We’ve also systematically killed off most of the wild birds’ natural predators—from kestrels and hawks to bobcats to coyotes and wolves— which was never factored in on the annual estimated bird population death counts. That said, I’m not for vast colonies of feral cats. They don’t belong here. They should be eradicated. But when someone’s pet moggie sitting outside on a car hood enjoying a spot of sunshine, being held responsible by proxy for massive bird deaths, is a bit over the top. Talk about killjoy.


Should you happen to have a free range moggie with a taste for fowlish feathers friends, there’s an app for that, a splashy Elizabethan style collar ruff that the birds can see a mile away. According to the Atlantic article, there are 8.4 million pet cats, and 4.6 million of hem have outside access. That does not mean they are all catching birds, that’s an assumption being made. Besides, it’s not  measurable. The article states that the feral cat population in the US is somewhere between 30 and 80 million cats. I’d suspect that they are the real culprits. The estimates are as flagrant as the Powerball meme circulating on Facebook. So let’s play with the math. Suppose all 34 to 84 million cats were successful bird hunters, now divide that number (both high and low estimates) by 1.3 billion. You can see that the claims are impossible—even if you can’t do the math.

1,000,000,000 (one billion) is 100 million.
1.3 billion dead birds / 4.6 million hungry pet cats
(most are unlikely to bag more than a bird or two in a lifetime). = 282.60896
1.3 billion / 4.6 million / 365 days = .77 birds a day
(but we still need to add in the estimated feral cat population)
1.3 billion / 34.6 million total cats, both feral and domestic low estimate = 37.5722543
1.3 billion / 34.6 million / 365 =  .10 birds a day per cat
1.3 billion / 84.6 million total cats, high estimate = 15.36643026
1.3 billion / 84.6 million / 365 = .04 birds per day per cat.

Outdoor cats kill between 1.4 billion and 3.7 billion birds a year, study says Researchers estimate one pet cat kills between one and 34 birds a year, while a feral cat kills between 23 and 46 birds a year..
The Quiet Disappearance of Birds in North America Though the continent has 3 billion fewer birds than it did in 1970, those losses are hard to glean because it’s the commonest species that have been hit hardest.... the continent’s bird populations have fallen by 29 percent since 1970. That’s almost 3 billion fewer individuals than there used to be, five decades ago... 90 percent of the missing birds came from just 12 families, and that they were all familiar, perchy, cheepy things such as sparrows, warblers, blackbirds, finches, larks, starlings, and swallows.... About 19 species have each lost more than 50 million individuals.... habitat loss and degradation are the largest forces behind the decline of birds... domestic cats, which kill an estimated 2.4 billion birds every year. Window collisions claim 600 million bird lives a year, vehicles take out 214 million, power lines are responsible for killing 32 million, and the lights of industrial towers fatally distract about 6 million. Wind turbines...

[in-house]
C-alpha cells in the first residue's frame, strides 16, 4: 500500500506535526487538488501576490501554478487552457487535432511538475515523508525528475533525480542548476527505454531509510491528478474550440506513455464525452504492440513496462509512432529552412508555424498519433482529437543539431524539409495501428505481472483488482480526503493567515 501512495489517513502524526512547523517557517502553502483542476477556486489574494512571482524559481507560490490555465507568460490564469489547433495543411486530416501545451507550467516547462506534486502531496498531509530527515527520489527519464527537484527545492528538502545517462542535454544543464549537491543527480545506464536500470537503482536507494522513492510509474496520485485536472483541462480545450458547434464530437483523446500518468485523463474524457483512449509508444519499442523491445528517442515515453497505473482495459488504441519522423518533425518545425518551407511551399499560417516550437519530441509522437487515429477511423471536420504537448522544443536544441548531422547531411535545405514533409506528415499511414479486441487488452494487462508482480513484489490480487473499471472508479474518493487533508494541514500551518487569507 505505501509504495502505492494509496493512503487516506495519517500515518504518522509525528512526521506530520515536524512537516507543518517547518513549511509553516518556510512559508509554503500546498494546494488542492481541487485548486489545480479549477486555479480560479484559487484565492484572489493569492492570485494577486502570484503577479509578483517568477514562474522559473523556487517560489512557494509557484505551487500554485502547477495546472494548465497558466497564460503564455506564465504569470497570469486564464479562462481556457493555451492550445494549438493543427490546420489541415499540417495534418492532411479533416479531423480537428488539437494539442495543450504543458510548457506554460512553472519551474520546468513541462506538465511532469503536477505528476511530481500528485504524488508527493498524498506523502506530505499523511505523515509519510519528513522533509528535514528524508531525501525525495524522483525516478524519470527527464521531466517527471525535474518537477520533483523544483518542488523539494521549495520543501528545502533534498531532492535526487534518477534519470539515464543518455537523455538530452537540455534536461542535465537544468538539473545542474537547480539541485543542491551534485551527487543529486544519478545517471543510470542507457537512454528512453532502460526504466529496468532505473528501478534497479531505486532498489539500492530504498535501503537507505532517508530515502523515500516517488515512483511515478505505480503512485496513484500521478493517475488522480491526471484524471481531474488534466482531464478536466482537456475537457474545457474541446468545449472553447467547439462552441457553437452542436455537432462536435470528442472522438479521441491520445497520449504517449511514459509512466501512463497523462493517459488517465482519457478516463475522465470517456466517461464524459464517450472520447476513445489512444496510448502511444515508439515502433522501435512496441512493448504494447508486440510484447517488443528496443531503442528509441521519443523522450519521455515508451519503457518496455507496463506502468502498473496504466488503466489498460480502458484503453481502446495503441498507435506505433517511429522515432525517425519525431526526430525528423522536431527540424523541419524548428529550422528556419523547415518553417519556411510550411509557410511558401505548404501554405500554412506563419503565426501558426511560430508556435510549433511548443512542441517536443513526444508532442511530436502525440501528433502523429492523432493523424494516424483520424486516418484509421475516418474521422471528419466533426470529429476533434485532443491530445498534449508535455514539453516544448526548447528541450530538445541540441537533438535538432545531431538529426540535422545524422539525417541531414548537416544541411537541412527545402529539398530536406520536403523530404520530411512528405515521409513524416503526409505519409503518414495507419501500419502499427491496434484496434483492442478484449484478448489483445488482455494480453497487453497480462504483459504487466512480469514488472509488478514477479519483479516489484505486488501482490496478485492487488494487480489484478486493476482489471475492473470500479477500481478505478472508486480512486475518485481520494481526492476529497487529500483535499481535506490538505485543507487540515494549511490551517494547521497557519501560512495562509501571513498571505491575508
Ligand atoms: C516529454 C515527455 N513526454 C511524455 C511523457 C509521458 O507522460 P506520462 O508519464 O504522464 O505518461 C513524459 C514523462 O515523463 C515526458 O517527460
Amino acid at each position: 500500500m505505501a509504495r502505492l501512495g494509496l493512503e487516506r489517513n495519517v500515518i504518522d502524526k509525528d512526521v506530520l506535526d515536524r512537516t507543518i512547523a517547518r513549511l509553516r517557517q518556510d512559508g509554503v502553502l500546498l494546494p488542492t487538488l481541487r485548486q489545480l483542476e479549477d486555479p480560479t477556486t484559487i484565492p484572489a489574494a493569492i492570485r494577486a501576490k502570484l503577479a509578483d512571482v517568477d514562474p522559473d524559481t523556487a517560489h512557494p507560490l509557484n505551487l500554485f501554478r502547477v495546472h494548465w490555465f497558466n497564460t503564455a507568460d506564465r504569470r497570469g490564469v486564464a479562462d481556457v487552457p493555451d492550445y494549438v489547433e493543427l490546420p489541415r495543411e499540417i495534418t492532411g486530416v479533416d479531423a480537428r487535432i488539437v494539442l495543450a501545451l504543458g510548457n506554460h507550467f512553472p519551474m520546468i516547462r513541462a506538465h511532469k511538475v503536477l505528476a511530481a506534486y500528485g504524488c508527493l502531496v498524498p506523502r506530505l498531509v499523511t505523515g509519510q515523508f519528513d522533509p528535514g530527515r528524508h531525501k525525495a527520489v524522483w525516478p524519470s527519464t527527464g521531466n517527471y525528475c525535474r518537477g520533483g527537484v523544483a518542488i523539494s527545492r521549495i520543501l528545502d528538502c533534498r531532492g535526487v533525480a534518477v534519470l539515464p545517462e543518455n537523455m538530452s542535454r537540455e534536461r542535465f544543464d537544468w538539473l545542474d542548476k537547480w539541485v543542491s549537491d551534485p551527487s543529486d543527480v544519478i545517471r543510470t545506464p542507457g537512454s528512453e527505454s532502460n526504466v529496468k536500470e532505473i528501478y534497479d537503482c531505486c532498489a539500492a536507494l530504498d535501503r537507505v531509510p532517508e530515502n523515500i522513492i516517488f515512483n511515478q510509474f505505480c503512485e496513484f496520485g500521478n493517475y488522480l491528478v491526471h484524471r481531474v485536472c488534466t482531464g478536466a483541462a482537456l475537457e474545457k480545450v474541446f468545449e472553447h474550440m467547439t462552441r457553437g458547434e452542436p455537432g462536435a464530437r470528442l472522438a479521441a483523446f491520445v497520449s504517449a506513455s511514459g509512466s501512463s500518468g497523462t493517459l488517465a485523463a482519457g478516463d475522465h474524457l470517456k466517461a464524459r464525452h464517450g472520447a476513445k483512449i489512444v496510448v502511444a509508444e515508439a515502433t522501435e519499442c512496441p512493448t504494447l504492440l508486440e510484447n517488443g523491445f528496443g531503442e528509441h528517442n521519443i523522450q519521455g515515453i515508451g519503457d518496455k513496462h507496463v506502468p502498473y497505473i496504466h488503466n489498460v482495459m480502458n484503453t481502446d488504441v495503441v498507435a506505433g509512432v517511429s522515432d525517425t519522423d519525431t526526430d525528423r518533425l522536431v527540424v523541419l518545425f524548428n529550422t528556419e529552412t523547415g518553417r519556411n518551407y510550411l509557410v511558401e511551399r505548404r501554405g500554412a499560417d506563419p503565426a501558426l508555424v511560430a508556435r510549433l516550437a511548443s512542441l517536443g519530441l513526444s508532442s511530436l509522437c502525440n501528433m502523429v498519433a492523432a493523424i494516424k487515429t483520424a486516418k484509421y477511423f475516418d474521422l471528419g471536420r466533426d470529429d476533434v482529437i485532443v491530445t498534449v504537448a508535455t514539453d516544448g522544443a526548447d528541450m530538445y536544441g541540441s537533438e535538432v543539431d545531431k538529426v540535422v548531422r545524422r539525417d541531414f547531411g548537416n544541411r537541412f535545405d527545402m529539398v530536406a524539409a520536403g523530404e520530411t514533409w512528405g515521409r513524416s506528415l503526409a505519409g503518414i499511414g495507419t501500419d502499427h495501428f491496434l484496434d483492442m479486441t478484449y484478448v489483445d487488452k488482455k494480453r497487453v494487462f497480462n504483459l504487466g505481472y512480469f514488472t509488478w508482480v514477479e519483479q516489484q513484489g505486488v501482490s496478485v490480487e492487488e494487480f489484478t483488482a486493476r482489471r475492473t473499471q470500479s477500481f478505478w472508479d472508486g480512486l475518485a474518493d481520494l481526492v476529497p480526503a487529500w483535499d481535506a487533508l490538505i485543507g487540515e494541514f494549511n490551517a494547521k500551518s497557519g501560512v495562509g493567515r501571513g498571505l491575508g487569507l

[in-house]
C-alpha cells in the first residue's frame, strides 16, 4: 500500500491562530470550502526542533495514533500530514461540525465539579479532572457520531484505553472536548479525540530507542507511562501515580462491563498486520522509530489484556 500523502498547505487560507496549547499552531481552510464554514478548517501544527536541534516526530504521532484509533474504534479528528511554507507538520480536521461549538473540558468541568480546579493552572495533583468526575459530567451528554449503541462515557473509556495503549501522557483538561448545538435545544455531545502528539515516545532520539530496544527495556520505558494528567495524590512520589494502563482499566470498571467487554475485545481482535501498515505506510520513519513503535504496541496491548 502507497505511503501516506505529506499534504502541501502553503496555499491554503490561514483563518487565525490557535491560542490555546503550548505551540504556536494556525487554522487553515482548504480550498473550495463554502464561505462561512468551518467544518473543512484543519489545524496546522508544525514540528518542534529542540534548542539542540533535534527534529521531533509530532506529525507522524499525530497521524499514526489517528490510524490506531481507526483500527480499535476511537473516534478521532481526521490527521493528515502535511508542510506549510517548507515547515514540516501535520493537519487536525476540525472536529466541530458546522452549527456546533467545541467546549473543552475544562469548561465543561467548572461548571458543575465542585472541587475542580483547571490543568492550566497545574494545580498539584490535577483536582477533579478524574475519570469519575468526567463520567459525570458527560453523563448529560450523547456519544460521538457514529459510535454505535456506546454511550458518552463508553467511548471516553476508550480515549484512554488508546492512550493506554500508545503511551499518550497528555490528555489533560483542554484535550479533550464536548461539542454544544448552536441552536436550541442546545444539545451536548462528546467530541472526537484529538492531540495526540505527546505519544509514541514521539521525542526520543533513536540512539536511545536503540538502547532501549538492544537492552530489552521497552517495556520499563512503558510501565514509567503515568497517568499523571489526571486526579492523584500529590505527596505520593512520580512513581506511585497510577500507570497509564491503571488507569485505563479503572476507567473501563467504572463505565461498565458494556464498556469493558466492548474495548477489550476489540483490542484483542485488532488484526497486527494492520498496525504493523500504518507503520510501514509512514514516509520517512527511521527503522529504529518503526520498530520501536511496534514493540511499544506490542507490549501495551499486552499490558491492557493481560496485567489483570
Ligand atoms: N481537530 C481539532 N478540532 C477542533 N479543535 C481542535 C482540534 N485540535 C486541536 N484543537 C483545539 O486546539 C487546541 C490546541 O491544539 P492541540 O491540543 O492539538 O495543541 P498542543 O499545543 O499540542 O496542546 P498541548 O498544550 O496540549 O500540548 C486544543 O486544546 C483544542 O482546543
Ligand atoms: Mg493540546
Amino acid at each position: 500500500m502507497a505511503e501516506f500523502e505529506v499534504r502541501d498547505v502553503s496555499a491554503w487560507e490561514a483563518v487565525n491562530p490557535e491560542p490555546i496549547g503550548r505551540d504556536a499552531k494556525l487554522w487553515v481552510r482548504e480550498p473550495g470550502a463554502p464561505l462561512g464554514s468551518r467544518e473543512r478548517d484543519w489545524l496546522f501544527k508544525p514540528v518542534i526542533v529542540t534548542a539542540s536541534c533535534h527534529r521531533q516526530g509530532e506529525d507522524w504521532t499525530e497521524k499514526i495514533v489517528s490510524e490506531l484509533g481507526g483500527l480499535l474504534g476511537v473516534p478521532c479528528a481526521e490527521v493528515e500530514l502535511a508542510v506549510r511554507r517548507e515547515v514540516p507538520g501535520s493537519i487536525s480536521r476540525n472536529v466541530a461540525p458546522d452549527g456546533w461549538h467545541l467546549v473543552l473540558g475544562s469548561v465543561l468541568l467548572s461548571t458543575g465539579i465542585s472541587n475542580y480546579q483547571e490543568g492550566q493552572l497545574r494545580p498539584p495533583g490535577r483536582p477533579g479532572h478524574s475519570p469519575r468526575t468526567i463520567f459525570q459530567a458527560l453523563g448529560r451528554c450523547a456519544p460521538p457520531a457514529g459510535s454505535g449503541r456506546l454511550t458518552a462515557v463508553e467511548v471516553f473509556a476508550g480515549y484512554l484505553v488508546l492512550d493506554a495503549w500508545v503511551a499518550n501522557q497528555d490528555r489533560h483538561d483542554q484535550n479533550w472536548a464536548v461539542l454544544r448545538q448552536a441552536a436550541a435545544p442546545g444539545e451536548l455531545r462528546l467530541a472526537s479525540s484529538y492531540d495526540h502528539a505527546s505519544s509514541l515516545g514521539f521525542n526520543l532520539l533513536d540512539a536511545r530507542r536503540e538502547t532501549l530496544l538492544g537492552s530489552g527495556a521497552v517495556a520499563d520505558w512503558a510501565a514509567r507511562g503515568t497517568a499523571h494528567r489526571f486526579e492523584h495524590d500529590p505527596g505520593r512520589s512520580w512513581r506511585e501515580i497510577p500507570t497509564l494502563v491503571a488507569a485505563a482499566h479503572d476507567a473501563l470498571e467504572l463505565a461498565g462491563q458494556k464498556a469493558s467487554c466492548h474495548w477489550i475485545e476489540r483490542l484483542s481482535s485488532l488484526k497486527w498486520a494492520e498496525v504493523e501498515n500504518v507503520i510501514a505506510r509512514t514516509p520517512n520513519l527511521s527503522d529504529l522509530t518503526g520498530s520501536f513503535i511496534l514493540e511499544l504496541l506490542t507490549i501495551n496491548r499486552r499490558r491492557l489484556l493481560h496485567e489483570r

Cats are not the problem. We are. Not only have we destroyed bird habitats wholesale, we’ve poisoned what’s left with pesticides. The cat to bird  kill ratio is from one report from a long time ago, and that number has been inflated and bandied about ever since. Parrot statistics and peculiar math equals a convenient half truth.

The headline states:
“The continent has 3 billion fewer birds than it did in 1970.”

Then it states: “Other threats are easier to quantify, and the biggest of these, by some margin, is domestic cats, which kill an estimated 2.4 billion birds every year.”

Do you see the applied math problem? If we have 3 billion less birds since 1970, then cats can’t be blamed for killing 2.4 billion birds a year. The math is wonky.  Even if the “per year” clause were dropped, the statement is still false. It doesn’t take massive critical thinking skills to see through this false syllogism, just basic reasoning skills.

Monday, February 4, 2019

RARE SNOWFALL, IMBOLC


After the rain, A surprise snow, it’s 36 degrees—
not cold enough for snow to stick in the valleys
but all the ridges are dressed in white.
Well it did snow anyway, through the night.
But this morning, not a trace,
even though the temperature dropped to 24º.
A friend who lives in sonwcountry scoffs,
says, barely cold enough for a jacket.
Black ice on the car. Traces of fallen snow—
clumps on the windshield archived in ice.
Driving north on Wilson Hill Road, today—
Geyser Peak and Mt. St. Helena,
all the peaks of the greater Bay Area
are grizzled white with snow.

2/4/19, rev 2/4/20
from a Facebook post
It got so extensively revised, I moved it to a new post.
Snow in West Marin